(Family Division, Peter Jackson J, 15 February 2013)
Care proceedings were initiated in relation to three children, aged 6, 2 and one, following the violent death of their sibling. The local authority, supported by the guardian, sought care orders and placement orders in relation to the younger two children. The oldest child would remain in long-term foster care. The parents opposed the orders and sought a return of the children to the mother's care on the basis that the father would play no part in their upbringing.
A fact-finding hearing found the father had caused the child's death and exonerated the mother and the oldest child who had been found by the coroner to have been responsible. The father's appeal was dismissed by the Court of Appeal.
Since the fact-finding hearing the mother had engaged well with contact and therapy and had remained separated from the father but remained unconvinced that he had caused the child's death.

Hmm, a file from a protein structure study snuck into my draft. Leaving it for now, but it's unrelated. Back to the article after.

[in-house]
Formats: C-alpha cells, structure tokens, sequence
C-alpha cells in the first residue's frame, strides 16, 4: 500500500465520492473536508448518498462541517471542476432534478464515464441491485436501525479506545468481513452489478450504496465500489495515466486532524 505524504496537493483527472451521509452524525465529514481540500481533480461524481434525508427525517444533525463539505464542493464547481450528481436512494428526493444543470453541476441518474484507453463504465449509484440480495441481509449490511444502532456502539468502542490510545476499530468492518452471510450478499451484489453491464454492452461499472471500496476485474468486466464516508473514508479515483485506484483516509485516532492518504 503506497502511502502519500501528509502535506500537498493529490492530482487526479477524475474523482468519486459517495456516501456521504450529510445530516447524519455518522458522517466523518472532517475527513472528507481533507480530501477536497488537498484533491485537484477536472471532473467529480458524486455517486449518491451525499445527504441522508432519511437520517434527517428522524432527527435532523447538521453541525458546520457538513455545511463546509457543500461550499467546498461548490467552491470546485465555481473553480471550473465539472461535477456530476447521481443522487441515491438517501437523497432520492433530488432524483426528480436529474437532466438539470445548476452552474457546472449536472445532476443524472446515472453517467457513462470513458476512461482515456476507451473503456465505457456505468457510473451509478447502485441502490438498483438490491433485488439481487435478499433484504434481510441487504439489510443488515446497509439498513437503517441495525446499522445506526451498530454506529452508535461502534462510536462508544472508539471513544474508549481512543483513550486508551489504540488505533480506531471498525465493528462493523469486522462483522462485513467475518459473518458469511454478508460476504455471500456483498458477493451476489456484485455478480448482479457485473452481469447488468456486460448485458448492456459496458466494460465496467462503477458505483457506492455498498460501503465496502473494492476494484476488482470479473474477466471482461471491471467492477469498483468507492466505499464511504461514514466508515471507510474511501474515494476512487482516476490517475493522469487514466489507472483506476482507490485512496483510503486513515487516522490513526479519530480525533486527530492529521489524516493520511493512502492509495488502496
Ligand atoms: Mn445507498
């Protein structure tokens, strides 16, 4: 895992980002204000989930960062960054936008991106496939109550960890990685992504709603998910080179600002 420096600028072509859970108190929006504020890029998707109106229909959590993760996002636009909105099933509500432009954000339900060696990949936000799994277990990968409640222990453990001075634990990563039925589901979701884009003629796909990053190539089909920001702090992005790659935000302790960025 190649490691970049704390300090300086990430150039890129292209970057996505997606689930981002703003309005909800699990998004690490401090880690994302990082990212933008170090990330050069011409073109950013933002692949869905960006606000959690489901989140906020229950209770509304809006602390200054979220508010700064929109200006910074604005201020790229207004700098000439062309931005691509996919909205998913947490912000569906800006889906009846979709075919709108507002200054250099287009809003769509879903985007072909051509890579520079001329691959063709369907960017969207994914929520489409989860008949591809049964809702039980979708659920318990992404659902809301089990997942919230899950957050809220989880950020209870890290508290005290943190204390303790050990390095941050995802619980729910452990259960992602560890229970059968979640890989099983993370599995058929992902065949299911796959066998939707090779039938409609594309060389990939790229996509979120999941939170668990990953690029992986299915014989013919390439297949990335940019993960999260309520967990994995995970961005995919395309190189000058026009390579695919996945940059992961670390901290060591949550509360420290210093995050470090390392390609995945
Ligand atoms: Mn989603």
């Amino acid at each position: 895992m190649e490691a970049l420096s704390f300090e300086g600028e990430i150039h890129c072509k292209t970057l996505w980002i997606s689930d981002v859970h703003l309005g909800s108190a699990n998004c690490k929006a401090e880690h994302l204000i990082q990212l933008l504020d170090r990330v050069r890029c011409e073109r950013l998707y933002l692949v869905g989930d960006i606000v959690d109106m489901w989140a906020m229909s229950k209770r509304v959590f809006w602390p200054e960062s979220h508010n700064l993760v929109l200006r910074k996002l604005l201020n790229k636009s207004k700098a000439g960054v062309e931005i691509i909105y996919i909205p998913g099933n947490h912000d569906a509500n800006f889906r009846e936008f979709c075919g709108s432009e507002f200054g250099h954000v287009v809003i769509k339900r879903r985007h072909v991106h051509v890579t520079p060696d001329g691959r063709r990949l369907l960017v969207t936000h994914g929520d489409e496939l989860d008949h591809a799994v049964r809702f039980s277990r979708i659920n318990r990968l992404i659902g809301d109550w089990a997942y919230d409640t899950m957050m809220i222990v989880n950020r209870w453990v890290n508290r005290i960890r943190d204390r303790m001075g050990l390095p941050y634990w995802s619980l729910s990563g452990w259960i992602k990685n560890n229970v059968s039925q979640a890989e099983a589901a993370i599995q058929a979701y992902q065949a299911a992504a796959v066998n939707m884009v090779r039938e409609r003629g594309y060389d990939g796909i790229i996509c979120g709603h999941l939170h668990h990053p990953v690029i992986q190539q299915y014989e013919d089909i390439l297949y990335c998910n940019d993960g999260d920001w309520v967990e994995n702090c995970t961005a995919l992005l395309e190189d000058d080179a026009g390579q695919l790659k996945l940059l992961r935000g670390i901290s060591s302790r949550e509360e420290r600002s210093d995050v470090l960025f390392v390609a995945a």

Taking into account the welfare checklist and the unanimous professional evidence the children would not be returned to the mother's care. The nature of the risk posed to the children was of the utmost gravity and there were no effective measures that would guarantee the children's safety over time. The mother would not reliably be able to exclude the father from her life and she would come under increasing pressure to let him back into their lives once the intensity of the current professional interest was in the past. The local authority care plan was approved, care orders were made in relation to all three children and placement orders in respect of the youngest two children.